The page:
I'm the maintainer of pypdf, a Python library for reading/manipulating PDF documents. I recently discovered that pypdf used random instead of secrets for ...

  1. Generating the initialization vector (IV) in AES
  2. As part of generating the U-Value (PDF specs: "Password Algorithms", the "user password" )
  3. As part of generating the O-Value (PDF specs: "Password Algorithms", the "owner password" )
  4. As part of the data of AES_ECB_encrypt

The bug is fixed.

I'm now thinking about issuing a security notice, besides the entry in the changelog.

To clarify: this question is about (1). Hence the question: Would an attack on a document encrypted with an initialization vector generated via Pythons random module become feasible?

  • 1
    You would have trouble if you encrypted two different strings with the same key and the same IV. The IV don't even need to be random, it must be unique. Could even be a sequence.
    – ThoriumBR
    Mar 27, 2023 at 19:04
  • Nice! So it wasn't even theoretically an issue 🎉 If you make that an answer, I'd accept it (although I would appreciate a source for that) Mar 27, 2023 at 19:07
  • That would be the case for CTR, but not for CBC, which is used here. CBC requires an unpredictable IV.
    – bk2204
    Mar 27, 2023 at 19:09
  • CBC should not be used when possible, as it does not guarantee data integrity.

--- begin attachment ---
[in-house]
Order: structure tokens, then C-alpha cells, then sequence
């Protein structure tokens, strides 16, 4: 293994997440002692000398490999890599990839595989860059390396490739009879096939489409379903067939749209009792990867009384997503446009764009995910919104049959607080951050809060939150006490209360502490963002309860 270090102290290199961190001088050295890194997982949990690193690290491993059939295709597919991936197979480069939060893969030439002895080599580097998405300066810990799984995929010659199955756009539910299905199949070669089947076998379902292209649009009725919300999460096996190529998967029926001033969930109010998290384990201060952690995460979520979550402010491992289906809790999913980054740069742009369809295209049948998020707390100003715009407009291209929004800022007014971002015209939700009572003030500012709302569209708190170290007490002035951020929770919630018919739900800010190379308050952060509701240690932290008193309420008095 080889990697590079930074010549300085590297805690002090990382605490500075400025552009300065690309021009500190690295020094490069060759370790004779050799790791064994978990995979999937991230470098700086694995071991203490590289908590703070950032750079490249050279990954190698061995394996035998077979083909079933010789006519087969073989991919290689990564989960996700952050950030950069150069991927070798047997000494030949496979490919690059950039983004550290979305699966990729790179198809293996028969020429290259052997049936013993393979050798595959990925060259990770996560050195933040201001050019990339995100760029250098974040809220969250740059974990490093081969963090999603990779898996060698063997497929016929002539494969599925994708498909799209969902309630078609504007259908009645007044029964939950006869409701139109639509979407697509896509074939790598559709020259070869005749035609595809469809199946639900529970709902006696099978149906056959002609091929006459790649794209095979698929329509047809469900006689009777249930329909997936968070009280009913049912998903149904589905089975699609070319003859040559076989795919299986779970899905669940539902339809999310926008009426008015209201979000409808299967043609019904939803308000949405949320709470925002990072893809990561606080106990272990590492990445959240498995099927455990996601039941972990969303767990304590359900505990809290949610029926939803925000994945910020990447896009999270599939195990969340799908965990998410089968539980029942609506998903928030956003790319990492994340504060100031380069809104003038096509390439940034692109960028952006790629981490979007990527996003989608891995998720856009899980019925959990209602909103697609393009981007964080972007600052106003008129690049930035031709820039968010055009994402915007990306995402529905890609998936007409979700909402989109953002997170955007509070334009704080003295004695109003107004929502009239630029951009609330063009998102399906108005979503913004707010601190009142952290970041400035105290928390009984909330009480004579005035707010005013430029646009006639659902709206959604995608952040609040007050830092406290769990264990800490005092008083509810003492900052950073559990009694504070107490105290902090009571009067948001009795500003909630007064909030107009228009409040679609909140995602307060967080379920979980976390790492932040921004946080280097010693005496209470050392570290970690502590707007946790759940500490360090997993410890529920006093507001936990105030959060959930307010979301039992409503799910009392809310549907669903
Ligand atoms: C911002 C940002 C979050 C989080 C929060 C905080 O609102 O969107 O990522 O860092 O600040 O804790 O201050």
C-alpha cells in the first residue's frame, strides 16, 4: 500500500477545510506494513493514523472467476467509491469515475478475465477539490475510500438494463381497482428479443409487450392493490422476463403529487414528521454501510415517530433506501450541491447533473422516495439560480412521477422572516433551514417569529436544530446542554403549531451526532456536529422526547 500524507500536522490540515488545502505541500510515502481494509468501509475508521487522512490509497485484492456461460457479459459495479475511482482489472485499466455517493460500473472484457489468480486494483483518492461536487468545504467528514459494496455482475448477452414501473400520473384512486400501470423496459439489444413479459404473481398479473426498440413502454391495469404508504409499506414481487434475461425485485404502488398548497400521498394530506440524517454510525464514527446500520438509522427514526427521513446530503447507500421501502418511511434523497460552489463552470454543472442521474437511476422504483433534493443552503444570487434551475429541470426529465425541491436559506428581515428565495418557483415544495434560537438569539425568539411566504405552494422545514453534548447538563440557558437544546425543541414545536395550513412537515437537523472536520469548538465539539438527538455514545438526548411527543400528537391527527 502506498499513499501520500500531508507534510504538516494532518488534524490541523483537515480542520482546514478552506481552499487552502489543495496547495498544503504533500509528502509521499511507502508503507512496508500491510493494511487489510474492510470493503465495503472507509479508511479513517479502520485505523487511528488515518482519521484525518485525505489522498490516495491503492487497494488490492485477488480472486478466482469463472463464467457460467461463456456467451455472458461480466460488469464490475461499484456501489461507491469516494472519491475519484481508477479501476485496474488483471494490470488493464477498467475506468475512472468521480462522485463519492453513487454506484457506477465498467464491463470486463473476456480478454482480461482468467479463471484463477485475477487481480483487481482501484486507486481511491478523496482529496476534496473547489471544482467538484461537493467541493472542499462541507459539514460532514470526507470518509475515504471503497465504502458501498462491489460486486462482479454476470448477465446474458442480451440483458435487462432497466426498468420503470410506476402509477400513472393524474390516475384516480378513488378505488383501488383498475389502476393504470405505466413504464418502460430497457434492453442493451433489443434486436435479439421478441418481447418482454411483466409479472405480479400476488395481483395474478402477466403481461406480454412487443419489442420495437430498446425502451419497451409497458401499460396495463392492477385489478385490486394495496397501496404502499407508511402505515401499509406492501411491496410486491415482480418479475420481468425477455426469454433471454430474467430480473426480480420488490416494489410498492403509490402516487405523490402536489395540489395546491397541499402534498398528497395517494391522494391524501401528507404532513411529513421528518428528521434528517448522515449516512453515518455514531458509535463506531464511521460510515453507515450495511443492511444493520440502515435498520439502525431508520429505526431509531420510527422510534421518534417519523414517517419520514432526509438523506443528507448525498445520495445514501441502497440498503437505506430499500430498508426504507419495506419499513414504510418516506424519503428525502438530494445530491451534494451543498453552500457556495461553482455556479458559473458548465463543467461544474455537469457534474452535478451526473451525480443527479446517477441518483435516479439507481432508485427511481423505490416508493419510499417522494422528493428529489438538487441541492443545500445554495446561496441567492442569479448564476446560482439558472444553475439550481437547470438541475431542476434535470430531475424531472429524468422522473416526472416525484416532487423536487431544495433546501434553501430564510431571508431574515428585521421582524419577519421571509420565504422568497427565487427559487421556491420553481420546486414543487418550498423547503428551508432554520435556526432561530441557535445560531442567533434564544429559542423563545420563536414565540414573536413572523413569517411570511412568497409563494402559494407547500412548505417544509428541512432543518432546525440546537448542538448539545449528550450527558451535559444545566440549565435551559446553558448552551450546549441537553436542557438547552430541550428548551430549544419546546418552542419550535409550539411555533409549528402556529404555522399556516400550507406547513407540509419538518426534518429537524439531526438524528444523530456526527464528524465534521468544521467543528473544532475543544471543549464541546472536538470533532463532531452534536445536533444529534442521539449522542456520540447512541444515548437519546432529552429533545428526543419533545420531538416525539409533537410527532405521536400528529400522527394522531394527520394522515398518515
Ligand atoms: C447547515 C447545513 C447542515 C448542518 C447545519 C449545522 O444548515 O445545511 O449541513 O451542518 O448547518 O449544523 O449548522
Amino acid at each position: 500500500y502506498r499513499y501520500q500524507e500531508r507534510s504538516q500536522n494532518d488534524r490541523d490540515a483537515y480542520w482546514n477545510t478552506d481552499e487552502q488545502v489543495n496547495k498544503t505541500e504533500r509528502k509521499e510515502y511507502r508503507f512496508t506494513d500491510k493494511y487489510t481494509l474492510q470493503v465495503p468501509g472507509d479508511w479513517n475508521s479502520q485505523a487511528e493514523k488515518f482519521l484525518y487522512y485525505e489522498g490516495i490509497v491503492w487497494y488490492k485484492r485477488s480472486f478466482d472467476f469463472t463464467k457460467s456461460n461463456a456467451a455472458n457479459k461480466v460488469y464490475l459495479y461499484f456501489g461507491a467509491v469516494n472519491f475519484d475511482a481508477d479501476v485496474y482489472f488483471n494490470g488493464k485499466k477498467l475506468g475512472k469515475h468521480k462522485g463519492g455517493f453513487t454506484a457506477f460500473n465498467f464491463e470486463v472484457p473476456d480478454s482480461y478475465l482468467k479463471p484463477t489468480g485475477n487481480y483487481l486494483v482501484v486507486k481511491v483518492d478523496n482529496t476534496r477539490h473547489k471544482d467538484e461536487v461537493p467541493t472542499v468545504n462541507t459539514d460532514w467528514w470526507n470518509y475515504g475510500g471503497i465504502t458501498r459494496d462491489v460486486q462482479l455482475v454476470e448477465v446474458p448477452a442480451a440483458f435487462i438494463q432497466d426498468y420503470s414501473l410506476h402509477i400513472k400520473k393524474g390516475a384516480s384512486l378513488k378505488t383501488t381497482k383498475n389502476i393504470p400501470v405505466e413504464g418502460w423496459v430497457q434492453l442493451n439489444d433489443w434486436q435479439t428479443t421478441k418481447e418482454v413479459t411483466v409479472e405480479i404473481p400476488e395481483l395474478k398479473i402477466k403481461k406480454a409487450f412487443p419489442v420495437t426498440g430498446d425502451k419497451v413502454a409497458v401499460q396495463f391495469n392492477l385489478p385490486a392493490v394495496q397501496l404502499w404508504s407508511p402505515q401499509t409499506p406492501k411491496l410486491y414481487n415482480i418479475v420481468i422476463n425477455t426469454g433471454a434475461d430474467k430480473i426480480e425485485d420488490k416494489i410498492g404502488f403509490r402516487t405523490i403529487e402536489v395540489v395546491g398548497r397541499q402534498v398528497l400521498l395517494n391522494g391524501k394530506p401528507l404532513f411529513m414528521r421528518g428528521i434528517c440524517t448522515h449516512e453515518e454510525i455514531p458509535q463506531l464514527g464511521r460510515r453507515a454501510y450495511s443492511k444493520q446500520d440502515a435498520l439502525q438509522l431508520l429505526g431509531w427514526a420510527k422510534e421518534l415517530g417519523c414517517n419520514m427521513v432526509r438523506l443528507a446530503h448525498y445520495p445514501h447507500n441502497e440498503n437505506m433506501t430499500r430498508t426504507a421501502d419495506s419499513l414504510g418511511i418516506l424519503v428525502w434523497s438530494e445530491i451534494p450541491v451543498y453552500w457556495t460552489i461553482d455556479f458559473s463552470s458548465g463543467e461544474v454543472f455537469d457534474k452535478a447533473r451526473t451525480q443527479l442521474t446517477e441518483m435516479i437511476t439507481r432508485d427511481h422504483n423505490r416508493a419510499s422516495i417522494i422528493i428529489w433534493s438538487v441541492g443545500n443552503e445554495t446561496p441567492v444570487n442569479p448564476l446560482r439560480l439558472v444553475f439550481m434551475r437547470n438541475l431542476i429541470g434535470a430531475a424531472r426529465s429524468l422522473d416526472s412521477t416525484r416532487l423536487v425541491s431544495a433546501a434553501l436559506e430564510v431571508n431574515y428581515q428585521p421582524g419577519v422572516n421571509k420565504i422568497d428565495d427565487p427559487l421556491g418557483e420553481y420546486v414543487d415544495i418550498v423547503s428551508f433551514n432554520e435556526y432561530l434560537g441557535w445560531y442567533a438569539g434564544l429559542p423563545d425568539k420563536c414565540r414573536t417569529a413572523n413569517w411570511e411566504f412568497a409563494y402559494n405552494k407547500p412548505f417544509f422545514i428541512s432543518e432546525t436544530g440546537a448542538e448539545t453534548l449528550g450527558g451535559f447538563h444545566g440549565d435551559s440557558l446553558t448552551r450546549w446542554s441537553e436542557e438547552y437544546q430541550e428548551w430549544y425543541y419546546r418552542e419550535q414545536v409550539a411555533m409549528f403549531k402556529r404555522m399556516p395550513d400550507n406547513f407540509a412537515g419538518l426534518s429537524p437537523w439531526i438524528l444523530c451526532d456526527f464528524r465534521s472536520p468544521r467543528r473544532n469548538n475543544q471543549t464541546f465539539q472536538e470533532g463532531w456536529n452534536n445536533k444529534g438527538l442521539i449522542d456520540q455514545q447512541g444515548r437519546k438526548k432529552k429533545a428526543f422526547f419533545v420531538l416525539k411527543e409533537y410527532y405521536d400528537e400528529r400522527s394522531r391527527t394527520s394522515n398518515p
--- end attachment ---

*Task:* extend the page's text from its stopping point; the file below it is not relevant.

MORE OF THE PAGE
– ThoriumBR
    Mar 27, 2023 at 21:07

2 Answers 2


In this case, you're using CBC, which requires an unpredictable IV, so this is a security vulnerability. To quote Wikipedia:

If an attacker knows the IV (or the previous block of ciphertext) before the next plaintext is specified, they can check their guess about plaintext of some block that was encrypted with the same key before (this is known as the TLS CBC IV attack).

If your library is used to process multiple PDF files that may use the same key and an attacker can see the output of one before submitting more data to be encrypted, then they will be able to verify a guess for a previous plaintext. This may seem far-fetched, but I bet you there are in fact many tools which generate PDFs on demand like this.

In general, you can generally assume that it is never safe to use a non-cryptographic RNG for any aspect of a cryptographic operation. That's because for most non-cryptographic RNGs, the entire state can be predicted given enough output (this is never true for CSPRNGs) and thus an attacker can generally guess every output, past, present, and future.

I will also mention just for the record that RC4 (ARC4) is completely insecure and shouldn't be used, but I'm sure that this is for compatibility only.


You usually need two random primes a and b. There was a case where the software creating private keys used the same a and b for two keys leading to duplicated private keys, which is not a big problem.

Then someone figured out they someone used (a, b) for one key and (b, c) for another key. If you have two such keys they are very easily both cracked. If you have a billion public keys where some have a prime in common, that’s an interesting mathematical problem but all those keys can be cracked in reasonable time.

  • Are you talking about AES? Sounds more like RSA. The question is about AES Mar 28, 2023 at 8:09

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